Even if you have a supervisor at an external principal's place of work, youmust always have an academic supervisor at CSC.
Supervision at CSC is in most cases provided through group supervision, and as such the main contact takes place at group meetings. However, it is your responsibility to keep your supervisor updated on the progress of the work. You must inform your supervisor at CSC if the specification of the degree project needs to be changed, both in terms of content or if the schedule has been shifted more than two weeks.
Group supervision for students doing 30 credit degree projects at CSC
The main aim of group supervision is to assist students in completing their degree projects within the designated time. Group supervision is based on the group having fixed time frames for different steps in the work with the degree project, and the students and supervisor all striving to stay within these time constraints.
Group supervision starts on fixed dates, approximately twice per semester, and has set dates for report sessions, as established during the first supervision session.
What does group supervision involve?
A group consists of up to six degree project students, and everyone in the group usually has the same supervisor. A group can also consist of students who have different supervisors, but where these have formed a common group.
Group supervision means that the group and the supervisor meet on five scheduled occasions during the work period and discuss the degree project work together. Aside from this, there will obviously be the opportunity to meet with the supervisor on your own and to discuss the degree project.
Each group supervision session has a specific theme and purpose. Before each group meeting, the group members send each other and the supervisor a document outlining a further step in the work on the degree project. The specifics of what needs to be produced on each occasion are communicated by the supervisor. Each group participant reads and comments on the other group participants' documents before the meeting.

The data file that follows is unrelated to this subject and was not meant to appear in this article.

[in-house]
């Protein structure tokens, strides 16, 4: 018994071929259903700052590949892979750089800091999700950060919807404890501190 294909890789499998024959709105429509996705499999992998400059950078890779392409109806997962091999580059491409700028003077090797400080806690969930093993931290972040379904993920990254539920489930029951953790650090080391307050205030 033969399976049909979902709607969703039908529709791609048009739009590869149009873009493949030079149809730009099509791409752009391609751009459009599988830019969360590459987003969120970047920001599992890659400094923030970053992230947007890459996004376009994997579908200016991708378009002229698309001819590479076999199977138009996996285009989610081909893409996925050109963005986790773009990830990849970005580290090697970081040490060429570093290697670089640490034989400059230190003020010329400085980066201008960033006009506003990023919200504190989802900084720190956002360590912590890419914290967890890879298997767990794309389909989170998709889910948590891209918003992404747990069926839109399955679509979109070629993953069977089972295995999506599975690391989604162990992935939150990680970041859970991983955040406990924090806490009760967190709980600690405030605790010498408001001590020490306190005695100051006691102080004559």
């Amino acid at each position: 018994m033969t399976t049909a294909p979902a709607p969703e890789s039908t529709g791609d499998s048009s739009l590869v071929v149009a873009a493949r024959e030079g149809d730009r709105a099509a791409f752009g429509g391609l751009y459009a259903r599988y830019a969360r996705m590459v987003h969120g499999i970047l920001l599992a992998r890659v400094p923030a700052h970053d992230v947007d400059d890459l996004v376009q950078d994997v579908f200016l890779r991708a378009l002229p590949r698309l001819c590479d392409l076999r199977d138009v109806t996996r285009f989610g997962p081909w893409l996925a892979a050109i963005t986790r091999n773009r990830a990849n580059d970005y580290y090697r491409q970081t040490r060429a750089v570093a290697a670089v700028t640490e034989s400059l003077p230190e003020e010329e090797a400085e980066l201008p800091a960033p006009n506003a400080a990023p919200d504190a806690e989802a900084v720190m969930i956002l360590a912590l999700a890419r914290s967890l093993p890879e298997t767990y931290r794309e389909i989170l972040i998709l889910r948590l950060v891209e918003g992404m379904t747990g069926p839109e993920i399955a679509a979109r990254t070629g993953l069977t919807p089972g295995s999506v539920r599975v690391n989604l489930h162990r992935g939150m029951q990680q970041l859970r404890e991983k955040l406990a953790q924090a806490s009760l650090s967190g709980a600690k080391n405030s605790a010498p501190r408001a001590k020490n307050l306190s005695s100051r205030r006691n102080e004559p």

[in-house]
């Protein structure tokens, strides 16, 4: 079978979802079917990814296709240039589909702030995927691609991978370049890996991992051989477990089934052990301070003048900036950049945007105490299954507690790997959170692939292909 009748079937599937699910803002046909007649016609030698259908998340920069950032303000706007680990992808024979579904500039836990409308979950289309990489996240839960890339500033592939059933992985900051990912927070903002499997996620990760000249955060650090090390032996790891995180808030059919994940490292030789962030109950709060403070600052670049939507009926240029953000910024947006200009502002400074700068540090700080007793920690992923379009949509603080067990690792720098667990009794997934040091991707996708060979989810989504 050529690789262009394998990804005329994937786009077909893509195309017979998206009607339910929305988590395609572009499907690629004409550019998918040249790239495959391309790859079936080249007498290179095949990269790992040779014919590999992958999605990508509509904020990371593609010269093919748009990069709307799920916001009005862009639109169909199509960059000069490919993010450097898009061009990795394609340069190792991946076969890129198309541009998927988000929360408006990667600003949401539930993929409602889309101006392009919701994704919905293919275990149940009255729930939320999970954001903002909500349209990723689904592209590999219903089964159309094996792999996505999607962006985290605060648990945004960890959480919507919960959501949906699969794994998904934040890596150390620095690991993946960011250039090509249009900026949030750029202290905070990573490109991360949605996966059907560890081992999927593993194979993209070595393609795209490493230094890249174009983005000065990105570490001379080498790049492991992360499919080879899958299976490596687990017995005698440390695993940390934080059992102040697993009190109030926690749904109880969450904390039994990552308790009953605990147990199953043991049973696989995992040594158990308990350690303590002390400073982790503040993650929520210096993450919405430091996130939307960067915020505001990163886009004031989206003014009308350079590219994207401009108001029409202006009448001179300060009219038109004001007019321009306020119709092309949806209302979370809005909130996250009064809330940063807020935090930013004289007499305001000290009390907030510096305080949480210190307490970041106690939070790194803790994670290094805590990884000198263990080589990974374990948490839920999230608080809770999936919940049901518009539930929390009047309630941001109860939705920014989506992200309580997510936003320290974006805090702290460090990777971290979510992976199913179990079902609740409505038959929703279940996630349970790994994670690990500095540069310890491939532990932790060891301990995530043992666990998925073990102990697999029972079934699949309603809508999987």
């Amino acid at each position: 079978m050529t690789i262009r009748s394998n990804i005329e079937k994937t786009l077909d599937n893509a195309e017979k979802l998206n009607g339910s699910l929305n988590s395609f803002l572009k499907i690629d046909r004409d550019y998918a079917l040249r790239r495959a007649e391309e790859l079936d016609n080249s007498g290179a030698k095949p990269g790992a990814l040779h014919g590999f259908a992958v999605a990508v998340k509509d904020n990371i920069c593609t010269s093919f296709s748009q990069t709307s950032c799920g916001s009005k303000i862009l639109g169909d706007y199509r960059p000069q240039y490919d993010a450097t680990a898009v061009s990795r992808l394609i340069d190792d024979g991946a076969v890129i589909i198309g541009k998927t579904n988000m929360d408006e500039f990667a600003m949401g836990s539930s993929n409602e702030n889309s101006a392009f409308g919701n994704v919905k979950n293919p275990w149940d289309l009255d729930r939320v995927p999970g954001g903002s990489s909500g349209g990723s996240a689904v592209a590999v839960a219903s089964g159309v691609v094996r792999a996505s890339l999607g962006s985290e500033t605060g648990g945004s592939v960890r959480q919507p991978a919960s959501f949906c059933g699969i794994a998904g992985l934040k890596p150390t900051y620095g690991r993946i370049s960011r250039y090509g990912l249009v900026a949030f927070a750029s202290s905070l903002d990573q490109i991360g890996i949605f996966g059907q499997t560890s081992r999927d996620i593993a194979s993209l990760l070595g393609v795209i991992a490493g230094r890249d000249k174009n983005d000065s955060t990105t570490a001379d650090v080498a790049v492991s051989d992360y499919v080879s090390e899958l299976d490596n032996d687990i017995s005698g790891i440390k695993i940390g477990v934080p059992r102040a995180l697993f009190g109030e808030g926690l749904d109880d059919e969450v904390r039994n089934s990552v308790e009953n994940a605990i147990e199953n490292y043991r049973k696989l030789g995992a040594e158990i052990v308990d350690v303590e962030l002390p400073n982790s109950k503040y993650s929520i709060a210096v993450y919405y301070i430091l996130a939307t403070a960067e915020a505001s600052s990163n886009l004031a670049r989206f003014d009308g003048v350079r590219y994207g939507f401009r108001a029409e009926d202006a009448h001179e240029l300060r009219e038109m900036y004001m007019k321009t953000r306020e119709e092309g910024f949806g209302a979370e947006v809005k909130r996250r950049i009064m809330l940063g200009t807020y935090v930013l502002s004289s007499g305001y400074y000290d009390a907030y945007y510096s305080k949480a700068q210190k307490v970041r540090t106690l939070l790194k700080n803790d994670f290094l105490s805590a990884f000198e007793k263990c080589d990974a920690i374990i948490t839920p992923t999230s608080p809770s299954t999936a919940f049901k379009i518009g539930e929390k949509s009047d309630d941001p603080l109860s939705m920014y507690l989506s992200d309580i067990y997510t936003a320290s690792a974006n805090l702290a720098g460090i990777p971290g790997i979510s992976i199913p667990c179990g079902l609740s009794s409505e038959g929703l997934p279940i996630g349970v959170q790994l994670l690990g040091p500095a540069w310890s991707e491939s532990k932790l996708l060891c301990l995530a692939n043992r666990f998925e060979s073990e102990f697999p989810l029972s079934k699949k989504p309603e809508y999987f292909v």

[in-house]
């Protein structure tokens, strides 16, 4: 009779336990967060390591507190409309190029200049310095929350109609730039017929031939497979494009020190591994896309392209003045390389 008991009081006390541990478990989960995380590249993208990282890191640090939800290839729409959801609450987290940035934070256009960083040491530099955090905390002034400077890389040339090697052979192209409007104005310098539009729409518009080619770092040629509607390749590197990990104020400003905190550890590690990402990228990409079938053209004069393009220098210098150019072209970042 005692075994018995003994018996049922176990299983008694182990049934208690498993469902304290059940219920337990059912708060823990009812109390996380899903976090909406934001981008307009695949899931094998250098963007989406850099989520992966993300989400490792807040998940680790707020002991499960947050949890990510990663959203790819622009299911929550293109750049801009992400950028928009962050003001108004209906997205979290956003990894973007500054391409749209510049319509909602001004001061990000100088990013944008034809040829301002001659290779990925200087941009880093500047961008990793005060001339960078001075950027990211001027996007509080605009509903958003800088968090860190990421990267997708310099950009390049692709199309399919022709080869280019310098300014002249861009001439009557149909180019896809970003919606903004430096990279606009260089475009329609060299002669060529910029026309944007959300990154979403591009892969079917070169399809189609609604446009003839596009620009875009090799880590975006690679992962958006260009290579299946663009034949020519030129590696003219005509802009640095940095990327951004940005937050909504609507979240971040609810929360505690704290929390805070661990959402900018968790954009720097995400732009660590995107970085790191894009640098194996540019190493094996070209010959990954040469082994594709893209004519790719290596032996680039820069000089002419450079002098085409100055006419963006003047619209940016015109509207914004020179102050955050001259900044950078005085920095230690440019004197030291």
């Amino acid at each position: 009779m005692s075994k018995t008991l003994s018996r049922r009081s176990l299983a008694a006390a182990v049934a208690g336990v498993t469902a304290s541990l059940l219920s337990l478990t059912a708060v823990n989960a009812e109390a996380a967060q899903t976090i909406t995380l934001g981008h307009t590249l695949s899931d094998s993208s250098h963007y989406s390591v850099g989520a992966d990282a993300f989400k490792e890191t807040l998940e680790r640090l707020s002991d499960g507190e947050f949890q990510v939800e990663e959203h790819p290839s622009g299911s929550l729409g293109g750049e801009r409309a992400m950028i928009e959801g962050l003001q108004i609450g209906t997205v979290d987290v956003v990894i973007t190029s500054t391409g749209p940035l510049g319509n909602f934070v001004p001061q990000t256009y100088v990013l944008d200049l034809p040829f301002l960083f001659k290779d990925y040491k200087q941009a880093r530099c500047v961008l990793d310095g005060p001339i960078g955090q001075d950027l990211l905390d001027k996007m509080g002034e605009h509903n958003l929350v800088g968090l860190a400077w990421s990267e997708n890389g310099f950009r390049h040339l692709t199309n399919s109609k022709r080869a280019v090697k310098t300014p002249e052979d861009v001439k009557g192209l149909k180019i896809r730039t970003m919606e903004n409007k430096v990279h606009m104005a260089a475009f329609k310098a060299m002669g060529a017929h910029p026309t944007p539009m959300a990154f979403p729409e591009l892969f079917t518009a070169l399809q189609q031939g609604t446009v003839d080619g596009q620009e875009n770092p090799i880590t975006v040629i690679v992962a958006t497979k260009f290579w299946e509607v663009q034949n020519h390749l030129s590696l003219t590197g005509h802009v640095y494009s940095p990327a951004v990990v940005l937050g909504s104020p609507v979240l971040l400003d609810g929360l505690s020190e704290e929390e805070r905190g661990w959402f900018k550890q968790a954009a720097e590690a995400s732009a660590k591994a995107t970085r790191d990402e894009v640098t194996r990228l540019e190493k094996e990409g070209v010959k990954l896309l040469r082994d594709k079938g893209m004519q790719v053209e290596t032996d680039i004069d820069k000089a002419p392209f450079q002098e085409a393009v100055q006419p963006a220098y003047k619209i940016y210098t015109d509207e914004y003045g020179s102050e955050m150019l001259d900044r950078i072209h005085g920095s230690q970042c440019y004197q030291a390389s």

The supervisor should have a schedule proposal ready for the first group supervision session, wherein the schedule should be established.
Attendance is mandatory for all group supervision sessions.
Should you miss something, it is up to the supervisor to determine how you should catch up with the work.
How is the work in the group planned?
The supervisor schedules the group supervision sessions and submission dates.
What happens if I fall behind?
If you are aware that you will fall behind, you must contact your supervisor immediately. You will then devise a plan together for how to tackle the problems so that you complete your degree project as soon as possible. It may be necessary to transfer to a later starting group.
The supervisor's time
Academic supervision of a degree project is estimated to take 20 work hours. If the teacher devotes more time than this, the time must then be taken from other work tasks or leisure time. These 20 hours shall include preparations for the degree project; reading and feedback on the degree project assignment, specification, draft report, completed report; examination of the literature study; feedback during the work; attendance at the presentation and the basis for grading.
However, if you do the degree project at a CSC department, e.g., within a research project, it is likely that the supervisor will devote additional time as an expert supervisor (corresponding to the external supervisor when doing a degree project at a company), but this will be provided within the framework of the supervisor's research.
Your supervisor will obviously read the report before it is finished. Inform the supervisor in advance when you intend to submit your report. Supervising your degree project is of course one of many tasks for your supervisor. Please remind your supervisor that your report is forthcoming one or two weeks before you submit it so that the supervisor can schedule time to read it. The supervisor may still need some time to read your report.
You should expect a thorough reading to take two weeks, or at most three weeks.